Where is the architecture profession headed and how should education respond?
Quote: "These are incredibly crucial times for an exploration into the nature of professional practice in architecture. Dramatic changes in the way practice is conducted in the last decade alone require students and practioners alike to develop a survival strategy. Some of these recent changes include unstable and recessionary economic trends, innovations in design and information technology, globalization of architecture, a variety of project-delivery modes, diminished responsibility and authority of architects in the construction industry, and the rise of specialization.
"Critical thinking and inquiry may well begin with a rediscovery of what it really means to be a professional architect-- a concept easily eroded in the struggle to survive. This concept of "professional attitude" is an essential guide for formulating behavior in addressing the challenges architects now face in myriad practice situations."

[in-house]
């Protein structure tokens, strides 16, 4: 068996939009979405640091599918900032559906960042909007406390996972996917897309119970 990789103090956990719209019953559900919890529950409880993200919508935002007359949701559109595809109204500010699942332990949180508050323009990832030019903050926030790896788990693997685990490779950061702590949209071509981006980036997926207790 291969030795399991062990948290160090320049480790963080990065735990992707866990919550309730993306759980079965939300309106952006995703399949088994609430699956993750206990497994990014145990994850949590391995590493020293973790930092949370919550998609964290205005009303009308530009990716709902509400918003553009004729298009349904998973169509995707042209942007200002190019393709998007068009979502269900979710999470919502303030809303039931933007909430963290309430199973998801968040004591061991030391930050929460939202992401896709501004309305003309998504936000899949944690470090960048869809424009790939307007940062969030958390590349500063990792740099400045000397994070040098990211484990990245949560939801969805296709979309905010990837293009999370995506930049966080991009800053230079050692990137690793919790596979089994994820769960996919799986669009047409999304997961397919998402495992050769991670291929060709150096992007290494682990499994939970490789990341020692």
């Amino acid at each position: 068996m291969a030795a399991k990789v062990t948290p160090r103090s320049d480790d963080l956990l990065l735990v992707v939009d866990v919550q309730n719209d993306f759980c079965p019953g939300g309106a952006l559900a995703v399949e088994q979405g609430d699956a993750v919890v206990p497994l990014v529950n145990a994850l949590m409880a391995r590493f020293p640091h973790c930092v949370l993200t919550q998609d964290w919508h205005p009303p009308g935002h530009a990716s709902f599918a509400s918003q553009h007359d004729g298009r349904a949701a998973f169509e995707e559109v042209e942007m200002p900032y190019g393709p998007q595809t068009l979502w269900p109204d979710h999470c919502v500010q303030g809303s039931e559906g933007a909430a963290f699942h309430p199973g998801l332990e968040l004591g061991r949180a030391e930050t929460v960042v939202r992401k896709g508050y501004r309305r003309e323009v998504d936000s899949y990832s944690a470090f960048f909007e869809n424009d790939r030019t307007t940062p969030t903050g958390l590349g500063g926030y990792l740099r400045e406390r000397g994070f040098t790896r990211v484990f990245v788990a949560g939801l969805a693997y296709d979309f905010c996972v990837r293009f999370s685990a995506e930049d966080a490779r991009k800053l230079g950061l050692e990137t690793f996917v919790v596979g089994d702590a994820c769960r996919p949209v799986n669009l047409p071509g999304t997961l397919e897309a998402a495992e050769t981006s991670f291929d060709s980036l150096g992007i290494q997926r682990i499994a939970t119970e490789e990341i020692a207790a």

- c. 2006, by author Andrew Pressman, FAIA, from his book "Professional Practice 101- Business Strategies and Case Studies in Architecture," Foreword by Thomas Fisher, John Wiley & Sons
At last week's 2012 American Institute of Architects National Convention in Washington, D.C. one primary topic emerged: how do we bridge the gap between architectural education and practice? In fact, the AIA is embarking on two prominent campaigns: 1) Repositioning Architects and 2) Creating a White Paper to guide the curriculum of architecture schools in a more appropriate direction. And they are asking all AIA members to offer our input. Here's how, as outlined below.
"What is difficult about this moment in the history of the profession is that the field is moving in so many different directions at once. Changes are occurring in the structure of architectural firms and the scope of their services, in the goals of architectural graduates and the careers they are pursuing, and in the nature of architectural education and the responsibilities of the schools."
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